George II: Not Just a British Monarch is a succinct and witty memorial to a king who hasn’t an official one. Part of the Penguin Monarchs series, the work is at the vanguard of twenty-first scholarship meant to recover the reputation of this largely forgotten monarch; a man whose thirty-three year reign was – for a host of reasons, none being very convincing – ‘consigned to oblivion’ in the decades and centuries after his death in 1760. The rescue attempt has fallen to Prof. Norman Davies, renowned historian of European history and author of Beneath Another Sky: A Global Journey into History (Penguin, 2017), who it has been said is not inclined to speak well of the English given his own Welsh ancestry. This is perhaps fitting as George II – or George II Augustus as Prof. Davies would see him styled – was himself not inherently English but a Hanoverian-Guelph from the Continent whose provincial, Protestant family were duke-electors in the Holy Roman Empire until the anti-Stuart Act of Settlement in 1701 catapulted them into the echelons of British royalty.
Thus, upon the passing of his regnal father in 1727, a middle-aged Protestant native of Hanover became ‘George the Second, by the Grace of God, King of Great Britain, France [in name only] and Ireland, Defender of the Faith, Duke of Brunswick-Lüneburg, Archtreasurer and Prince-Elector of the Holy Roman Empire’. Yet, writes Prof. Davies in a prose that is equally elegant and energetic, and likewise interspersed with quotes of contemporary verse or song, George Augustus ‘finds no niche in the national pantheon’ of British sovereigns. While he was an accomplished military man and warrior-king, he was neither Crusader nor invader; his daring in the field paling in comparison to the feats of Richard or William. Nor was he an abject or detestable king such as John or Henry VIII; and ill-tempered though he was, he was far from despotic, never losing half of his kingdom in the heat of battle or beheading his wife in a fit of rage. Therein seems to lie the greatest problem with George II Augustus: his was a reign of no enduring glory, scandal or disaster; largely unremarkable apart from the stability it wrought.
Under his watch the ship simply sailed on: British influence in Europe and elsewhere expanded while the combined Anglo-Hanoverian realm he ruled over experienced something of a military, cultural and economic awakening. And for these many blessings past historians were want to shout ‘George II be damned!’; this Prof. Davies explains due largely to a combination of anachronism – the judging of one ‘by the yardsticks of later times’ – and the rise of the Whig Interpretation ‘which habitually degraded monarchs to the greater glory of Parliament’. Of such degradation the memory of George Augustus certainly fell victim.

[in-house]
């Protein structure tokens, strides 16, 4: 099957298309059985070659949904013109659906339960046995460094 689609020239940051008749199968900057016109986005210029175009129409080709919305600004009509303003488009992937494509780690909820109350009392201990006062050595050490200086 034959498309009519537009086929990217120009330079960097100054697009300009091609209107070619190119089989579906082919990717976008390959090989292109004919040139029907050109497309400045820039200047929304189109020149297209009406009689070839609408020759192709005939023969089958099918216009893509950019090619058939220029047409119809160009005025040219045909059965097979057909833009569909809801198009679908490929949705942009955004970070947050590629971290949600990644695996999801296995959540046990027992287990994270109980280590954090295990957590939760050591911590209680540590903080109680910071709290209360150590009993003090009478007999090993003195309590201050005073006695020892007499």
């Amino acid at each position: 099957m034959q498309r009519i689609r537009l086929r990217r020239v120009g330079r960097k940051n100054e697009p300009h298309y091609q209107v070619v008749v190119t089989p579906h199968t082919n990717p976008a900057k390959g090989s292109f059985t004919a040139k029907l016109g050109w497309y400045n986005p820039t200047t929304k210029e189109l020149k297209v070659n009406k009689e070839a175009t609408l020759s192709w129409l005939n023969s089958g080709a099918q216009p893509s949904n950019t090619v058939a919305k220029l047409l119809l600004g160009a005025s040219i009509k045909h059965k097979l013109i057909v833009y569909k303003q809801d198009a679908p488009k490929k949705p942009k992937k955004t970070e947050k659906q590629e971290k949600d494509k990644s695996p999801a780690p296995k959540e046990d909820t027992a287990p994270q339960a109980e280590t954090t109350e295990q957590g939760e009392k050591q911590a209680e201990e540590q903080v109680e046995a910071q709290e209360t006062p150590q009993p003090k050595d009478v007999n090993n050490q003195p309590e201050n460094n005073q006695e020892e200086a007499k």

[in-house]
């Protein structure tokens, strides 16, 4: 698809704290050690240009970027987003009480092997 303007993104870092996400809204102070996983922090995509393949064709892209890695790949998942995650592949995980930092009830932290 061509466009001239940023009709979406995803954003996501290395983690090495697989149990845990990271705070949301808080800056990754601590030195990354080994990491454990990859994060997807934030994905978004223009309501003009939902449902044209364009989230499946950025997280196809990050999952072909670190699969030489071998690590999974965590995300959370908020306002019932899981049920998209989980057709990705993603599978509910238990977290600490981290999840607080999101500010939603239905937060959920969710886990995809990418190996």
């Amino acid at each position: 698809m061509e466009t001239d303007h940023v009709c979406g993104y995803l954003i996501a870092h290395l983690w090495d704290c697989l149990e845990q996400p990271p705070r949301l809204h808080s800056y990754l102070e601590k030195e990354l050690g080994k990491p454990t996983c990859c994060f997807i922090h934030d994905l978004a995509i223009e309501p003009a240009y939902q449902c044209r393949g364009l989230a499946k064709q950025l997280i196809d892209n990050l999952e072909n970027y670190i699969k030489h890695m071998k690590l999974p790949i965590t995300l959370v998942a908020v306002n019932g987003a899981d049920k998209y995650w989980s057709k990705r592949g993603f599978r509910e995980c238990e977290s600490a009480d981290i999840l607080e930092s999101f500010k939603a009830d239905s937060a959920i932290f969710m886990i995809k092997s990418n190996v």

However, far from the cliché he has devolved into today – that of the fat, weak-minded, penny-pinching, Germanic stickler – Prof. Davies, through detailed exploration of the elector-king and his many complicated relationships – specifically, those with his family; with Parliament and his prime ministers; with his adopted nation and his homeland – paints a portrait of George II Augustus as a rarified political animal: a force of nature who confounded his critics and showed resolve in the face of adversity, outliving or outfoxing his opponents with his grip always firmly on the helm. In George II: Not Just a British Monarch readers are reminded that the ‘considered judgment’ of those contemporaries who worked with or knew him ‘was a great deal better than the cursory treatment accorded him by historians’, the author leaving us with the words of Lord Hardwicke (1690-1764), who of George Augustus wrote: ‘He died in the height of his glory, loved, honoured and respected by all Europe.’
George II: Not Just a British Monarch, by Norman Davies is out now.
Andrew Darden is a post-graduate researcher at University College London and was most recently appointed lecteur d’anglaisat the Sorbonne Nouvelle in Paris. A graduate of the universities of Texas (Austin), Columbia and Cambridge, his dissertation explores legendary swords in the Angevin, Habsburg and Capetian royal courts of medieval and early modern Europe.